This is caused by the human papillomavirus (HPV) that infects the skin. It’s associated with walking barefoot in common areas of gyms, such as showers or locker rooms.

Plantar warts appear as calloused patches that are rough to the touch. They may darken when blood is present from ruptured vessels. They’re also painful to walk on. Treatment includes topical use of salicylic acid.

If the warts persist, or are very painful, other procedures are applied, such as laser removal, nitrogen freezing and then removal.

The best tips to prevent skin infections at the gym

Before, during, and after exercising there are different measures we should take to prevent skin infections at the gym. We’ll now tell you what they are.

1. Wash your hands

We must take into account that the equipment, weights or dumbbells have been touched by many people. And, although some people wear gloves, these are often the fingerless version.

The most important measure is to wash your hands before and after training, to avoid contagion and to avoid transmitting diseases.

If soap and water aren’t available, there’s the option of applying hand sanitizer gel or using wipes. With the latter, you can also clean the part of the equipment that comes into contact with your skin.

2. Take a shower

When you finish exercising, and especially after swimming in a pool, you should take a shower and change your sweaty clothes. We must use our own towels. Don’t use ordinary towels. And don’t forget to dry your feet well.

3. Wash your clothes

We must change the clothes we have used for training. You should never wear the same clothes again without having washed them, and, of course, use hot water.

In the case of swimming, swimsuits should be kept in a separate bag and washed separately, avoiding mixing them with other clothes or towels.

4. Use your own implements

Mats and gloves should be considered personal items. We shouldn’t lend them or use someone else’s.

You can also use a small mat to lie down on the exercise benches, avoiding direct contact with the skin.

5. Don’t go barefoot

Neither in the locker rooms nor in the showers should you go barefoot. It’s recommended to have flip-flops or sandals and only to use them for these purposes. They should be placed in a separate plastic bag when bringing them home.

6. Cover wounds

If you have recent wounds, it’s advisable to cover them with a bandage or dressing when we go to train. This is especially the case if we practice contact sports or if that part of the skin may come into contact with exercise equipment.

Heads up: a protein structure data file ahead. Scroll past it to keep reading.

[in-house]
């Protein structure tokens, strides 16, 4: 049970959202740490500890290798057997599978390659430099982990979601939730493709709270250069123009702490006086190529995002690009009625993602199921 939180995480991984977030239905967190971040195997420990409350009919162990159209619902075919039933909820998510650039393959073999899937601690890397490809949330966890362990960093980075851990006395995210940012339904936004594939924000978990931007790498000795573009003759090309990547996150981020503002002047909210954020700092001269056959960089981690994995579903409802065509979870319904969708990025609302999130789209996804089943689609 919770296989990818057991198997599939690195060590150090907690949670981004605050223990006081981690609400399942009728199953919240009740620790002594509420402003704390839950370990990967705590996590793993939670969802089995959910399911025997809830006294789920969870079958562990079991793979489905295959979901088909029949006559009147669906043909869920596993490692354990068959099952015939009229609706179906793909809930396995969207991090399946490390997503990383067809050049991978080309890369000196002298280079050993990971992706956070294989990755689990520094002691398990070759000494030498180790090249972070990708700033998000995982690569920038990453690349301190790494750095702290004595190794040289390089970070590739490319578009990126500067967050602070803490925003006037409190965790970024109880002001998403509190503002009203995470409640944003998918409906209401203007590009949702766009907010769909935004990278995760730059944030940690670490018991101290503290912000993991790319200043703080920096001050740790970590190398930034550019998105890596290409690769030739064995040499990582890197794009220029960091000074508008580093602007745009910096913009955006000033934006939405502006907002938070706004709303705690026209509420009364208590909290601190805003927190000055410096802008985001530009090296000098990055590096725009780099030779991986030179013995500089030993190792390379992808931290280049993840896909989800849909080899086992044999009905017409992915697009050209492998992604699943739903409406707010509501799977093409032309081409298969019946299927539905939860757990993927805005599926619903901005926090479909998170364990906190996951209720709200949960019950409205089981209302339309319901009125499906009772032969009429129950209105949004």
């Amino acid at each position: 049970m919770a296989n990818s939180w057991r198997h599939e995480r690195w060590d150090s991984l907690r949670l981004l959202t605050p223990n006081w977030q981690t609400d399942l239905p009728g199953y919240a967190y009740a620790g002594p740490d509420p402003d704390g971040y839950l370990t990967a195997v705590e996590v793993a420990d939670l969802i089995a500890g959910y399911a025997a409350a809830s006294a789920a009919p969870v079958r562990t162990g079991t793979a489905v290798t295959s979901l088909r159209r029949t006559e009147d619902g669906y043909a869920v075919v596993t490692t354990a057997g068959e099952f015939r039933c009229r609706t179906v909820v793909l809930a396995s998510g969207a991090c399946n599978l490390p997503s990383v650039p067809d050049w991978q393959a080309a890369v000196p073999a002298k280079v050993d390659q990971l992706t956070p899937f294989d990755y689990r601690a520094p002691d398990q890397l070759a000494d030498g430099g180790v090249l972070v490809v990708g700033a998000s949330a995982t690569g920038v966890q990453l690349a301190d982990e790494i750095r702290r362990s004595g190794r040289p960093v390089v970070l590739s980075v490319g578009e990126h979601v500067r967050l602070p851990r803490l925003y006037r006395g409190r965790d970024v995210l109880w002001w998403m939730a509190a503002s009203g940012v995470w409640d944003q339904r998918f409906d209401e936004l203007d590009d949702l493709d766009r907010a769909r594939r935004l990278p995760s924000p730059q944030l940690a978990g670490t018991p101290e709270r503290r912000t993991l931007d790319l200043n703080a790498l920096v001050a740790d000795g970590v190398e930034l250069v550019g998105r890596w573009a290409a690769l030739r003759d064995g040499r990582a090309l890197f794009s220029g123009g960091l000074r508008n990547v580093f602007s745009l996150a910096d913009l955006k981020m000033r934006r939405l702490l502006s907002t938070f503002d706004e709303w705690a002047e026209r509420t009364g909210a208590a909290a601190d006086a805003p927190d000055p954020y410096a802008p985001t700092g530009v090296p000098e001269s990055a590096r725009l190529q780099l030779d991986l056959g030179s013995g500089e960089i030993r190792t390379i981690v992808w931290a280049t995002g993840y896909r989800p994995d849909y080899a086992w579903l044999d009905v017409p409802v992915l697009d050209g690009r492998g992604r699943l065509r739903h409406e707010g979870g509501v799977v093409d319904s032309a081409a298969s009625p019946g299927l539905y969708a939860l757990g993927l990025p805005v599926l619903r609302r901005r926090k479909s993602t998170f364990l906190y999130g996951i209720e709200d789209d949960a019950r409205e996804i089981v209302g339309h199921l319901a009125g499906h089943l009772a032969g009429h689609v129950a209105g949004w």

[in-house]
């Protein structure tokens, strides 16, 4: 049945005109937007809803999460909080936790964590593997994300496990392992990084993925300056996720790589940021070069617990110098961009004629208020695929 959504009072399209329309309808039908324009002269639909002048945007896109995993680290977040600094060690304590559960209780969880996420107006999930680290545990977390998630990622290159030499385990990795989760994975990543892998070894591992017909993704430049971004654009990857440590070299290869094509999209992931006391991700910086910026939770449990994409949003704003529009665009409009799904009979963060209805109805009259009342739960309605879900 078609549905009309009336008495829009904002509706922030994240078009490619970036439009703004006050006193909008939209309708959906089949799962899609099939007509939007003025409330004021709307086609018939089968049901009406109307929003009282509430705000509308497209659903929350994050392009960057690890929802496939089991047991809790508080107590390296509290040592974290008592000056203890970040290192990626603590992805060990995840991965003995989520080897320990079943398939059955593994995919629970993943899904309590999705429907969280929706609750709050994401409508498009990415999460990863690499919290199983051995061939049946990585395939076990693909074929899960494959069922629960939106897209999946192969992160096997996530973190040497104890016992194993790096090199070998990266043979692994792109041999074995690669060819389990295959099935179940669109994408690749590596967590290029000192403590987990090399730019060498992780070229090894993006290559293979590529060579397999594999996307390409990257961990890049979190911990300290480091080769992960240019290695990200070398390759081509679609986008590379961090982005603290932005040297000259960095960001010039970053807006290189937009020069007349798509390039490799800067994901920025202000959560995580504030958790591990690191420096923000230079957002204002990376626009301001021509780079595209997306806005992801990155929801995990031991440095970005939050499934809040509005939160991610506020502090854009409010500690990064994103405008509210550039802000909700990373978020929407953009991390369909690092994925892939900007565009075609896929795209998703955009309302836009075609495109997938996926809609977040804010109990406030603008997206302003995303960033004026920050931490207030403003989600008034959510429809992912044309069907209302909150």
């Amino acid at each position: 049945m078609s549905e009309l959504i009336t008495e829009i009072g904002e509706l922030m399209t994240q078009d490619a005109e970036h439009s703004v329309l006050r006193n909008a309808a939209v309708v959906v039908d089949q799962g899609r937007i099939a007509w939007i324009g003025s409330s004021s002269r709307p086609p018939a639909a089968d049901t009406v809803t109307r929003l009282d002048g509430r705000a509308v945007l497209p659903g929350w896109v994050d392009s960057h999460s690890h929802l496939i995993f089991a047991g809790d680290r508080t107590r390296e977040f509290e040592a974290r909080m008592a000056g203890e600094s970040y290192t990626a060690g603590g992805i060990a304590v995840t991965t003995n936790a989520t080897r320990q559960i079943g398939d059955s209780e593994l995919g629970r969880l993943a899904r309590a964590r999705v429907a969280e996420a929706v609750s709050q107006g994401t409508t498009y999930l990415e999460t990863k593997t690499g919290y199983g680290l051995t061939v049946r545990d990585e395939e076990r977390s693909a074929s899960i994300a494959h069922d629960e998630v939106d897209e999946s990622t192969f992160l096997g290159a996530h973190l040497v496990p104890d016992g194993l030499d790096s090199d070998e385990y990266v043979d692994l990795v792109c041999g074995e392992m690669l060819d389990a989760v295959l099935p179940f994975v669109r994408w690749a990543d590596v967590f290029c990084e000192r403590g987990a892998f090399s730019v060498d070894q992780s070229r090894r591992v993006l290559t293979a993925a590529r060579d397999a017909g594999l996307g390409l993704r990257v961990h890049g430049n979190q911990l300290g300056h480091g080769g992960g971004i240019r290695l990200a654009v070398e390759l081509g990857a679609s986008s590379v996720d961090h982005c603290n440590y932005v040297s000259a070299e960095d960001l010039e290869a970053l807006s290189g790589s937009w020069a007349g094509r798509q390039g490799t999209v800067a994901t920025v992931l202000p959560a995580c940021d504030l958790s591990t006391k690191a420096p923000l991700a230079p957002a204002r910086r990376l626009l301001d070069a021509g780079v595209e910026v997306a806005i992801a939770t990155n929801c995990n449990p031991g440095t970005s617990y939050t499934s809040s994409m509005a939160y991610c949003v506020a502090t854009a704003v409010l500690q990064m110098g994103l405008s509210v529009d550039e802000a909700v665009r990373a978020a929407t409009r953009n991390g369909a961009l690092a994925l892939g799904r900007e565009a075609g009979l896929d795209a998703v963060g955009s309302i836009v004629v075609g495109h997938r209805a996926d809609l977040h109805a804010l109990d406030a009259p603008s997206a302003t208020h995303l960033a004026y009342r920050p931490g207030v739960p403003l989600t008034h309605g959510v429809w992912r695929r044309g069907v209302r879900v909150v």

7. Have personal items

You shouldn’t share personal items, such as towels, razors, combs, hairbrushes or others that touch our skin.

A woman at the gym.
In your gym bag should be the personal items that you will not share during the time you stay in the place.

The cleanliness of the gym

It isn’t our task to clean the place where we go to train, but it is important that we observe well how clean they are, to avoid contracting skin infections in the gym. In this sense, before registering, ask to take a look around the facilities.

It’s important to pay attention to details such as the following:

  • The cleanliness of the bathrooms.
  • If the equipment is rusty or if there are cracks in the cushioned areas.
  • The existence of disinfectant wipes or sprays to clean equipment.
  • If attendants pick up weights and equipment without wearing gloves or if they use the benches without placing a mat or matting.

Also, we can ask the gym assistants about cleaning routines (how often they are and what cleaning materials are used). We have every right to know because we’re paying customers and it’s our health that’s on the line.

All cited sources were thoroughly reviewed by our team to ensure their quality, reliability, currency, and validity. The bibliography of this article was considered reliable and of academic or scientific accuracy.

  • Baptista Pereira L. Impetigo. Review.  An. bras. dermatol. 2014; 89(2):
  • Enright M,  Robinson D,  Randle G. The evolutionary history of methicillin-resistant Staphylococcus aureus (MRSA). PNAS. 2002; 99(11): 7687-7692.
  • González-González A, Barrientos-García J, Sierra-Silva G. Frecuencia de tiña inguinal y su asociación con tiña de los pies, ungueal de pies o ambas. Dermatol Rev Mex. 2019; 63(4): 361-366.
  • Lévano Vásquez J, García Sánchez-Montejo F, Campos Segovia A, Martínez-Villasante Alemán A, Arias Novas B. Foliculitis por Pseudomonas. Rev Pediatr Aten Primaria. 2016; 18(72): 355-357.
  • Rihn J,  Michaels M,  Harner C. Community-Acquired Methicillin-Resistant Staphylococcus aureus: An Emerging Problem in the Athletic Population. The American Journal of sport medicine. 2005; 33(12): 1924-1929.
  • Stefani S, Chung D, Lindsay J.  Meticillin-resistant Staphylococcus aureus (MRSA): global epidemiology and harmonisation of typing methods. International Journal of Antimicrobial Agents. 2012; 39(4): 273-282.

This text is provided for informational purposes only and does not replace consultation with a professional. If in doubt, consult your specialist.